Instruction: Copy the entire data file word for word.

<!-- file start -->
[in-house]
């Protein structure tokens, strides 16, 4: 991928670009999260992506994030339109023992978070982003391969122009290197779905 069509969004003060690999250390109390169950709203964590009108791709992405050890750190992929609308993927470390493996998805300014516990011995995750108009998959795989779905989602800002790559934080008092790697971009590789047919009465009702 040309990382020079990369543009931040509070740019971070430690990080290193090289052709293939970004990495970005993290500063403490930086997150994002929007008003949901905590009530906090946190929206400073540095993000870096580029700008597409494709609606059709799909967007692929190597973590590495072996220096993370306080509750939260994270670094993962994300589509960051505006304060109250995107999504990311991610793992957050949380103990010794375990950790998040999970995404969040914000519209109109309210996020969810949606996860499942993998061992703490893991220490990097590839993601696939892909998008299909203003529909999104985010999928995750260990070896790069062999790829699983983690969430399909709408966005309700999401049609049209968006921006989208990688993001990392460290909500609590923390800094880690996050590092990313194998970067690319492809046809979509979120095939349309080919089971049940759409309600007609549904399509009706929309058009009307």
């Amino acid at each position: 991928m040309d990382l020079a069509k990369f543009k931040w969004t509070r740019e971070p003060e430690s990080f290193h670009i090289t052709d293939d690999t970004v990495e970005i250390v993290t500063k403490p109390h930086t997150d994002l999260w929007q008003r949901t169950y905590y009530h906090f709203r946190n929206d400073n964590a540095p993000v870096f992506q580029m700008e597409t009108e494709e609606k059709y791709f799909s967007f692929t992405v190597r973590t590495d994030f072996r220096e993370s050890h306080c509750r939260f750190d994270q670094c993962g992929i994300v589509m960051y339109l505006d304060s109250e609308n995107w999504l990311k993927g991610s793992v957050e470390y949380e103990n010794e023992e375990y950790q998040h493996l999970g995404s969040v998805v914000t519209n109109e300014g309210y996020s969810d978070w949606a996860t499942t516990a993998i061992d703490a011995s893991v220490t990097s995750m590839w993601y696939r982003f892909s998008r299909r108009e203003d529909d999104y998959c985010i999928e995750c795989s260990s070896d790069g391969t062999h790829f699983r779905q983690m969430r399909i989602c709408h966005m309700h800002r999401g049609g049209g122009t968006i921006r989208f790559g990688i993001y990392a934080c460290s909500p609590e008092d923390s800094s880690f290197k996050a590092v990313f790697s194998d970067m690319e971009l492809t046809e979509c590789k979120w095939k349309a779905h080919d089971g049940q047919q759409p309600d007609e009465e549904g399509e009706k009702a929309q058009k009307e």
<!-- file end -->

[in-house]
């Protein structure tokens, strides 16, 4: 991928670009999260992506994030339109023992978070982003391969122009290197779905 069509969004003060690999250390109390169950709203964590009108791709992405050890750190992929609308993927470390493996998805300014516990011995995750108009998959795989779905989602800002790559934080008092790697971009590789047919009465009702 040309990382020079990369543009931040509070740019971070430690990080290193090289052709293939970004990495970005993290500063403490930086997150994002929007008003949901905590009530906090946190929206400073540095993000870096580029700008597409494709609606059709799909967007692929190597973590590495072996220096993370306080509750939260994270670094993962994300589509960051505006304060109250995107999504990311991610793992957050949380103990010794375990950790998040999970995404969040914000519209109109309210996020969810949606996860499942993998061992703490893991220490990097590839993601696939892909998008299909203003529909999104985010999928995750260990070896790069062999790829699983983690969430399909709408966005309700999401049609049209968006921006989208990688993001990392460290909500609590923390800094880690996050590092990313194998970067690319492809046809979509979120095939349309080919089971049940759409309600007609549904399509009706929309058009009307």
């Amino acid at each position: 991928m040309d990382l020079a069509k990369f543009k931040w969004t509070r740019e971070p003060e430690s990080f290193h670009i090289t052709d293939d690999t970004v990495e970005i250390v993290t500063k403490p109390h930086t997150d994002l999260w929007q008003r949901t169950y905590y009530h906090f709203r946190n929206d400073n964590a540095p993000v870096f992506q580029m700008e597409t009108e494709e609606k059709y791709f799909s967007f692929t992405v190597r973590t590495d994030f072996r220096e993370s050890h306080c509750r939260f750190d994270q670094c993962g992929i994300v589509m960051y339109l505006d304060s109250e609308n995107w999504l990311k993927g991610s793992v957050e470390y949380e103990n010794e023992e375990y950790q998040h493996l999970g995404s969040v998805v914000t519209n109109e300014g309210y996020s969810d978070w949606a996860t499942t516990a993998i061992d703490a011995s893991v220490t990097s995750m590839w993601y696939r982003f892909s998008r299909r108009e203003d529909d999104y998959c985010i999928e995750c795989s260990s070896d790069g391969t062999h790829f699983r779905q983690m969430r399909i989602c709408h966005m309700h800002r999401g049609g049209g122009t968006i921006r989208f790559g990688i993001y990392a934080c460290s909500p609590e008092d923390s800094s880690f290197k996050a590092v990313f790697s194998d970067m690319e971009l492809t046809e979509c590789k979120w095939k349309a779905h080919d089971g049940q047919q759409p309600d007609e009465e549904g399509e009706k009702a929309q058009k009307e």